Monday, May 30 was Memorial Day, and I thought of my father John T. Fryjoff. He fought in Korea and came home to Milwaukee and married my mother. He passed away in the year 2000, and a few years have passed since. When he died, he left a world that was post-Cold War, and there were no other major conflicts on the horizon. This was the truth in his world because he was not alive during the attacks of Sept. 11, 2001. I am not sure what his reaction would have been if he were still alive on that tragic morning. I can guess that he would have been angry like every other American.
I do not think he would have supported the war in Iraq, but he would have understood that we where going to war as a result of Sept. 11, 2001. I do not think he would have voted for George W. Bush, either. He would have been a Gore supporter. Then he would have been pissed on election day.
On this somber day, he is the only one in our family who would have understood the feeling of losing fellow friends and solders on the battlefield. He was assigned to a MASH-type unit. Like Radar ORiley on the TV show M.A.S.H., he was a radio operator. I do not know many details about his experience in Korea, but he must have seen a lot of ugliness. Solders coming in from the front. Dead solders and wounded with the most intense wounds he had ever seen. He was a kid from Milwaukee and had no exposure to this kind of environment. WWII was the previous conflict before Korea, and I am sure he met many veterans who came back to Milwaukee and did not talk about their experience in Europe. There must have been many lessons for my father and uncle to learn from men that had seen the worst of humanity as they destroyed Hitlers Third Reich and restored order in Germany and across Europe.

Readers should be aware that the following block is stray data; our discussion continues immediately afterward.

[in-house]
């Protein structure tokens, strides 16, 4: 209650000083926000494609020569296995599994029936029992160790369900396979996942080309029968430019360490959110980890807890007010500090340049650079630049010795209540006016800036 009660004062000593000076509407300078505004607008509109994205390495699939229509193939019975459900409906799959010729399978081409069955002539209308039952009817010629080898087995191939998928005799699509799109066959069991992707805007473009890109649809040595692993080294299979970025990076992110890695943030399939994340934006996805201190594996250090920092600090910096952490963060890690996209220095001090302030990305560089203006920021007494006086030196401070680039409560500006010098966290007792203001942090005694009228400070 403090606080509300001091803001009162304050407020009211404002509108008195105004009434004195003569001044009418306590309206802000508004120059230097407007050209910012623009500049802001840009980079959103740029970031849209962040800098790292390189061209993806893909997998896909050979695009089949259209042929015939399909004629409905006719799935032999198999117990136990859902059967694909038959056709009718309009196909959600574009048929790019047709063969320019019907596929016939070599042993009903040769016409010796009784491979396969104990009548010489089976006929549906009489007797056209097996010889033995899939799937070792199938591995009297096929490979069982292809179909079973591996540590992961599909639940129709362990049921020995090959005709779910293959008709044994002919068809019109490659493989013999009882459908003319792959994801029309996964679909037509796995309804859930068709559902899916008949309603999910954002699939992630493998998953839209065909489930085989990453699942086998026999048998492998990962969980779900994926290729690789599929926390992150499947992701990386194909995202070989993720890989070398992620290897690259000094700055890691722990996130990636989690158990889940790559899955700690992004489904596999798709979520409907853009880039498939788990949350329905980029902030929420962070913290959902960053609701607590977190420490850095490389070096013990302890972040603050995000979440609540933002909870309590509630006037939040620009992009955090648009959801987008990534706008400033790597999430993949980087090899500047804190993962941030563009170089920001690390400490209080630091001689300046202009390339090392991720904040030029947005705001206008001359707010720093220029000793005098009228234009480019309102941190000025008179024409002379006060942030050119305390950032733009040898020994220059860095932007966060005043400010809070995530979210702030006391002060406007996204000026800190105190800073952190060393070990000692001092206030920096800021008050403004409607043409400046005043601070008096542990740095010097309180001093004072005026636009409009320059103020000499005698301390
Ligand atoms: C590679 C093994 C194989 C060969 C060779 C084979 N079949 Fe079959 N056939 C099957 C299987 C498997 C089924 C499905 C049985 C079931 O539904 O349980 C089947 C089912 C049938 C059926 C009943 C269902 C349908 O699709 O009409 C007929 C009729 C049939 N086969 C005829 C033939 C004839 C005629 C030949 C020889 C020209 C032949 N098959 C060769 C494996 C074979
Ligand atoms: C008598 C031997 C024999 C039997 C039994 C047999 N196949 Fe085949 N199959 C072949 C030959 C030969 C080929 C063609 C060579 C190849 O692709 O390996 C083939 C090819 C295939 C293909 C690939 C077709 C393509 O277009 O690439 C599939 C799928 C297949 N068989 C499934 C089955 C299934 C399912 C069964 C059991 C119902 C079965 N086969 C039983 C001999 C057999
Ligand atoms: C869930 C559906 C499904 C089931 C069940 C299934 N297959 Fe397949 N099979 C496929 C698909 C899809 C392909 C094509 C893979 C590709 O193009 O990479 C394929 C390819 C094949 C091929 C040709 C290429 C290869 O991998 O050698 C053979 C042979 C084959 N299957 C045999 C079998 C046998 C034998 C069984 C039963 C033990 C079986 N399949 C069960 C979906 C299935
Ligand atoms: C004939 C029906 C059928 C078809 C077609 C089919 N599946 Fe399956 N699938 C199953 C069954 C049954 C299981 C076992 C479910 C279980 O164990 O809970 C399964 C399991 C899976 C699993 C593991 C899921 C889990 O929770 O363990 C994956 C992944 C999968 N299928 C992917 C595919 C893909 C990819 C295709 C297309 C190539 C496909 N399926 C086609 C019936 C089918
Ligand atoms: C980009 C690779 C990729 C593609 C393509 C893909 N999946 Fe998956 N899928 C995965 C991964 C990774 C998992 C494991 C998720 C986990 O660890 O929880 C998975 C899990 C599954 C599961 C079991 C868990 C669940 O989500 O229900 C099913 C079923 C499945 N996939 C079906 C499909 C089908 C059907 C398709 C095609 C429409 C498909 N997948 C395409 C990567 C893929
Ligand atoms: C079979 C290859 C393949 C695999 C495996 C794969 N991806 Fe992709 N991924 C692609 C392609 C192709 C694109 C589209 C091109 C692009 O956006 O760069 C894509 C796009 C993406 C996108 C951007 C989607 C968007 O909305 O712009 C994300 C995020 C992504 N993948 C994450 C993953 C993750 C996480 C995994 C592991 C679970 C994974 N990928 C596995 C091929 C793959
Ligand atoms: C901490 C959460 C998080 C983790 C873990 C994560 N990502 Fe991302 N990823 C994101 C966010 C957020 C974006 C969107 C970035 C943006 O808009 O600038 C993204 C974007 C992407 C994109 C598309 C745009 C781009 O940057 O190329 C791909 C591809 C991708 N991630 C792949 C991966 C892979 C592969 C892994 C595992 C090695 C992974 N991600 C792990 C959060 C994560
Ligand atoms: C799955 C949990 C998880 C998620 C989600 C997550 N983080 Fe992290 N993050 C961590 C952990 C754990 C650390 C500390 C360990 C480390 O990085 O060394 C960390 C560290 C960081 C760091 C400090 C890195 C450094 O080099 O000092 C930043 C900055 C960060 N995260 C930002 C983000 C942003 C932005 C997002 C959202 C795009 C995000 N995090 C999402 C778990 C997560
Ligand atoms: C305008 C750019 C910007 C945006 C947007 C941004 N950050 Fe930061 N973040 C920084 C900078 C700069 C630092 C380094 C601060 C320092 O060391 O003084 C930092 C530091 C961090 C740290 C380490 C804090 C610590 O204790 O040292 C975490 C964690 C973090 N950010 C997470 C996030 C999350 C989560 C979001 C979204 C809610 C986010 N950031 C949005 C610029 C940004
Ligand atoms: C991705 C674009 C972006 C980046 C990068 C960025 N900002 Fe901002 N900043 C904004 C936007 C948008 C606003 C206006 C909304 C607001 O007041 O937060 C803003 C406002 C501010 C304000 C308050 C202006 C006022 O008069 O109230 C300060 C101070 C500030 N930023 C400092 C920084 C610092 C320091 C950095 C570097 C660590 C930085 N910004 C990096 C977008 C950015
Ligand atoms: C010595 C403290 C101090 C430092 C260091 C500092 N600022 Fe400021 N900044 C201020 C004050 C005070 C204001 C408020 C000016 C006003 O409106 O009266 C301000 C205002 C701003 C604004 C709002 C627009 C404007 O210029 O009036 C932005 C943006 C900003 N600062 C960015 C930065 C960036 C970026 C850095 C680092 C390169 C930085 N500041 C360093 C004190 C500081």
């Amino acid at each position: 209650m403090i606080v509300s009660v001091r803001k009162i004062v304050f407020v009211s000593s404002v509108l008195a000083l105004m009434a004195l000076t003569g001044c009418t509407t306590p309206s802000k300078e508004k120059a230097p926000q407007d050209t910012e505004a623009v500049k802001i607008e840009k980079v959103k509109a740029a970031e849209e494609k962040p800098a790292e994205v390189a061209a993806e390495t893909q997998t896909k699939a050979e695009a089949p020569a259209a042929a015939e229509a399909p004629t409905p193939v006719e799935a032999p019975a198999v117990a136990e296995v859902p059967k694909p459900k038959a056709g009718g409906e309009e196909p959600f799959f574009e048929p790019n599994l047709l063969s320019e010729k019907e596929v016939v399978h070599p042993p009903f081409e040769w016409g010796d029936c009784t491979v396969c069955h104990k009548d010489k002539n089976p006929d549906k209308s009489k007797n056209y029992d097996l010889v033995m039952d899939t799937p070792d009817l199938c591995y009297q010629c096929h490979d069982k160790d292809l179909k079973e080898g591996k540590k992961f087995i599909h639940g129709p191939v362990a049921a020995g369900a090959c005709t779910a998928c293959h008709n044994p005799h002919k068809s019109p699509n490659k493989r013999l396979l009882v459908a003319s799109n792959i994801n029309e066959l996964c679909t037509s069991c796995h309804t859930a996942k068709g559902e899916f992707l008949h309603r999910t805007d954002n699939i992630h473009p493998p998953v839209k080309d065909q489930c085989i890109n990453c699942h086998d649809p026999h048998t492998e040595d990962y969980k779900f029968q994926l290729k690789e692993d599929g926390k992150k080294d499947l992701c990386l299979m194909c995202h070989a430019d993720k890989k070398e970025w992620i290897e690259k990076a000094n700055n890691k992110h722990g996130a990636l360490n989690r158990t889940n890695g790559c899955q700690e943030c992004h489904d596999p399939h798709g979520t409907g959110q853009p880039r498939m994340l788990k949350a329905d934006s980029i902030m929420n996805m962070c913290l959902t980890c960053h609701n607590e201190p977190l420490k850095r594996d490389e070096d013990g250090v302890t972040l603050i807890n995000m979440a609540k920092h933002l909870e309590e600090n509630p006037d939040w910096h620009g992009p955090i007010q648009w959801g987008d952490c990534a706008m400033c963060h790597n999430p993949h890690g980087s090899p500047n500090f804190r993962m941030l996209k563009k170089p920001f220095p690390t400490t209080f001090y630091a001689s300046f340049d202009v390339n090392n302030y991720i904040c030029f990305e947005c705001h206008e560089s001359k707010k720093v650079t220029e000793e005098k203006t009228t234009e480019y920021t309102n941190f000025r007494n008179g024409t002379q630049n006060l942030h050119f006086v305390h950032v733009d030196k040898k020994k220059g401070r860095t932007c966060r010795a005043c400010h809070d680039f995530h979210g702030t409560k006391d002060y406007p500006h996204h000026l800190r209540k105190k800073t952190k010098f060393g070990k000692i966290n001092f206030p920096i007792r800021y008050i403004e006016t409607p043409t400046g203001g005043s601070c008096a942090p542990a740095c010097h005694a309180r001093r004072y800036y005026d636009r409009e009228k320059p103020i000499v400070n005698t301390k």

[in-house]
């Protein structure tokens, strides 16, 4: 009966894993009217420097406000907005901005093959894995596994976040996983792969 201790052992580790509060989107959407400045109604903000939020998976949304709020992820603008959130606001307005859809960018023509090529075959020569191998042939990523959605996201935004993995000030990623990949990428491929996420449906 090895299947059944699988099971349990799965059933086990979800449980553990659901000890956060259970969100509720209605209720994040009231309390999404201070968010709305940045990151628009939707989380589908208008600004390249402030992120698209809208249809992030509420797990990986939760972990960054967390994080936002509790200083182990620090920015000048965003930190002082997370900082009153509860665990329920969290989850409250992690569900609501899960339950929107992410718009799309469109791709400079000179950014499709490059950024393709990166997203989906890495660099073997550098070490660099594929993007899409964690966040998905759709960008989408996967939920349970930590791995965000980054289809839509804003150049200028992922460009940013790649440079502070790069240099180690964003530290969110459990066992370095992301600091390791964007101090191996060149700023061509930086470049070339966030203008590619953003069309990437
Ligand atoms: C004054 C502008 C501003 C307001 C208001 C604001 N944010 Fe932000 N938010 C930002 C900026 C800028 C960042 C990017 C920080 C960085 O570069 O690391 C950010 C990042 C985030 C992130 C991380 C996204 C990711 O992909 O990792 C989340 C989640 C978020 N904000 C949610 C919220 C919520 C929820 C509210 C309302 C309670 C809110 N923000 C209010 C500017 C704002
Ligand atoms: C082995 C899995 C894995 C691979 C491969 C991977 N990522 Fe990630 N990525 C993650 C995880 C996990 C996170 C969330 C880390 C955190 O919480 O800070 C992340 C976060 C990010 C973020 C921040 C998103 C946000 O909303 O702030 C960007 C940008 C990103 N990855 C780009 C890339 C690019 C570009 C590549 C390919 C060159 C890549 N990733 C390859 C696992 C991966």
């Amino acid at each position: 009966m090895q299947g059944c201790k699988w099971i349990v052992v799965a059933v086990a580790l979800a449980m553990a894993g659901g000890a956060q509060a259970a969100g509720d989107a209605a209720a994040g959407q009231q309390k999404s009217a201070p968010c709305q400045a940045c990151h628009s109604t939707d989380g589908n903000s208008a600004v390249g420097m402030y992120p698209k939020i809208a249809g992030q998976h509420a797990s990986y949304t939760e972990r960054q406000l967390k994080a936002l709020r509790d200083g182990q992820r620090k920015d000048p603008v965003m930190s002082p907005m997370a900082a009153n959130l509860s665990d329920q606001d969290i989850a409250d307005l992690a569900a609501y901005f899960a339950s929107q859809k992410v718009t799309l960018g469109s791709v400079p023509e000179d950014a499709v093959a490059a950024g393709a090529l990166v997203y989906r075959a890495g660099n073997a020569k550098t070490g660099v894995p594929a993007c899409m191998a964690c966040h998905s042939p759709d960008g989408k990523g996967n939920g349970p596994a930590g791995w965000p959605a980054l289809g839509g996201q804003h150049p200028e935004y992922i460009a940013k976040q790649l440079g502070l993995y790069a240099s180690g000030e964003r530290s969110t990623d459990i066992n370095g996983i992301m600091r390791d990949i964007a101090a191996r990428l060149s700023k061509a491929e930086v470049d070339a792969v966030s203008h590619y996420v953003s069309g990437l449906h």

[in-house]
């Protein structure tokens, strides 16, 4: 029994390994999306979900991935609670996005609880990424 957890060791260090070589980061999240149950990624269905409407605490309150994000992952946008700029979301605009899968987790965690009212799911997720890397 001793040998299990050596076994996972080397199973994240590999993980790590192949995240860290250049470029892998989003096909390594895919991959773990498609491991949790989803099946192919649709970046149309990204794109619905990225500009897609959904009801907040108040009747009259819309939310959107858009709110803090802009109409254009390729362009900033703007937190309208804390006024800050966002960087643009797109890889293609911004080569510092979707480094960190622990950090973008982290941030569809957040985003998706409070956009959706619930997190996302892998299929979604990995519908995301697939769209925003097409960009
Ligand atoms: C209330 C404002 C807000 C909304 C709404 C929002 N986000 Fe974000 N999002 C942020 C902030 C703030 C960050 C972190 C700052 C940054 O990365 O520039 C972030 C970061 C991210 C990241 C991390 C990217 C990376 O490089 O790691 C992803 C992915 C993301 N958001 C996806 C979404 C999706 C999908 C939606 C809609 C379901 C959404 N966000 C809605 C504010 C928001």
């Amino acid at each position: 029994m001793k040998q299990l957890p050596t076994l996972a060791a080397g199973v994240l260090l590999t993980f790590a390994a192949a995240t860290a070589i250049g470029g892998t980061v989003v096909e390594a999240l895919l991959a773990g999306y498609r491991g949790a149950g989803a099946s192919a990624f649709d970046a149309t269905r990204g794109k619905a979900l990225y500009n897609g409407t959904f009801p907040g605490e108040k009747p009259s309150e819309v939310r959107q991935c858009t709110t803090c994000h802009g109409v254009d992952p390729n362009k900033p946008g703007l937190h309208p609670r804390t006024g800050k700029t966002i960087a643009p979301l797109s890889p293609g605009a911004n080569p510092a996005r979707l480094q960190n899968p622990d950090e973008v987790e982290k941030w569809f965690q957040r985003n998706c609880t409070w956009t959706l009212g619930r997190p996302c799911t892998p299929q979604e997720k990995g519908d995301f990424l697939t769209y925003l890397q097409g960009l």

In 1989 I was living with my father in Rockford. I was a sophomore in high school. I would come home, and he would be sitting in front of the television watching CNN. The news often covered Iraq and Saddam Hussein. Saddam was threatening Kuwait, and he was killing his own people. My father foreshadowed the 1991 Gulf War. He would get mad at the TV and say: Well end up going to war with them (Iraq) yet! Skip to two years late and we launched Operation Desert Storm in January 1991. He was right, and this war was short but to the point. Then, after he passed and 9/11 occurred, we launched Operation Iraqi Freedom in March 2003. Again, my father would not have been surprised. I do not think that he would have supported the war simply because my younger brother, Chris, could potentially be drafted if the draft were to be instituted. Who could blame him for not wanting his only able-bodied sun to be dragged off to war?
Memorial Day is a day when we all honor our troops from past and present. I know my father is up there somewhere among his fallen buddies from that Korean conflict so many years ago. I am sure he has been welcoming the casualties of the Iraq War who have found their way to the great VFW in the sky after falling casualty in Iraq and Afghanistan. That is the type of man my father was. In the last years of his life, he helped people do the 12 steps in AA, and in the afterlife, I am sure he is helping all of our fallen solders who had been KIA in the conflict, and they are waiting to see all of their loved ones one day soon.
Honored to be the son of Corporal Jon T. Fryjoff, United States Army, Korea, 1950-1953.
Jon Fryjoff is a former Rockford resident.
From the Aug. 3-9, 2005, issue